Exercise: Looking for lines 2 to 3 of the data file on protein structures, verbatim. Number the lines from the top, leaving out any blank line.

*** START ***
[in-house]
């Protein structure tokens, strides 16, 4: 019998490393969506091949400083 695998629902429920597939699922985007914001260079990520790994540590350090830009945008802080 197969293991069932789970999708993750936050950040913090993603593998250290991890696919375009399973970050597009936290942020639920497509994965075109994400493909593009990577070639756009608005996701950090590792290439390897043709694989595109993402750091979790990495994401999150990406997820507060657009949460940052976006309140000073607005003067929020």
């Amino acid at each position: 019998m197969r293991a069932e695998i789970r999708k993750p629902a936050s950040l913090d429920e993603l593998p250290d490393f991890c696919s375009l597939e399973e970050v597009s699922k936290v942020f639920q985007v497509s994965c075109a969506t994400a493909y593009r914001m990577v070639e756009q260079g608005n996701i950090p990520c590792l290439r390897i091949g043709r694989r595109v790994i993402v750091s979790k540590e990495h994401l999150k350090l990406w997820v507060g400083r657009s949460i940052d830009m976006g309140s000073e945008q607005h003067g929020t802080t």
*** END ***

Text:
């Protein structure tokens, strides 16, 4: 019998490393969506091949400083 695998629902429920597939699922985007914001260079990520790994540590350090830009945008802080 197969293991069932789970999708993750936050950040913090993603593998250290991890696919375009399973970050597009936290942020639920497509994965075109994400493909593009990577070639756009608005996701950090590792290439390897043709694989595109993402750091979790990495994401999150990406997820507060657009949460940052976006309140000073607005003067929020």
């Amino acid at each position: 019998m197969r293991a069932e695998i789970r999708k993750p629902a936050s950040l913090d429920e993603l593998p250290d490393f991890c696919s375009l597939e399973e970050v597009s699922k936290v942020f639920q985007v497509s994965c075109a969506t994400a493909y593009r914001m990577v070639e756009q260079g608005n996701i950090p990520c590792l290439r390897i091949g043709r694989r595109v790994i993402v750091s979790k540590e990495h994401l999150k350090l990406w997820v507060g400083r657009s949460i940052d830009m976006g309140s000073e945008q607005h003067g929020t802080t």